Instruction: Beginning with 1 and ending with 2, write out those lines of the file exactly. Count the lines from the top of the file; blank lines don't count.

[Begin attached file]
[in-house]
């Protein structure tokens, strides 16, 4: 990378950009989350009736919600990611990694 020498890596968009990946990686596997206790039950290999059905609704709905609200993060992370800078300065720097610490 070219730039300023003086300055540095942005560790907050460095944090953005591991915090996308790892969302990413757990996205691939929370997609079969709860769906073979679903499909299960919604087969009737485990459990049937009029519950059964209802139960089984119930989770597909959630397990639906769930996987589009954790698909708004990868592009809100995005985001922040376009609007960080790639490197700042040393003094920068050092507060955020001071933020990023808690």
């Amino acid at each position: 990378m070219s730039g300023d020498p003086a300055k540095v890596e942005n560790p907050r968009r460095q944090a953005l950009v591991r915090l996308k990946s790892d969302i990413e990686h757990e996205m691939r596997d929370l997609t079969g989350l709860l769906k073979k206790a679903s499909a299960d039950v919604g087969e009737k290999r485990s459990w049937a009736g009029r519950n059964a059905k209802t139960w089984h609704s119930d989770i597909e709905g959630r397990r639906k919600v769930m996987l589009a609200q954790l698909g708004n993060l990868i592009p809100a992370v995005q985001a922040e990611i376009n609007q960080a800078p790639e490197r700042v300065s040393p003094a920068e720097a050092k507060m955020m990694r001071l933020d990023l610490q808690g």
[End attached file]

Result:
[in-house]
């Protein structure tokens, strides 16, 4: 990378950009989350009736919600990611990694 020498890596968009990946990686596997206790039950290999059905609704709905609200993060992370800078300065720097610490 070219730039300023003086300055540095942005560790907050460095944090953005591991915090996308790892969302990413757990996205691939929370997609079969709860769906073979679903499909299960919604087969009737485990459990049937009029519950059964209802139960089984119930989770597909959630397990639906769930996987589009954790698909708004990868592009809100995005985001922040376009609007960080790639490197700042040393003094920068050092507060955020001071933020990023808690």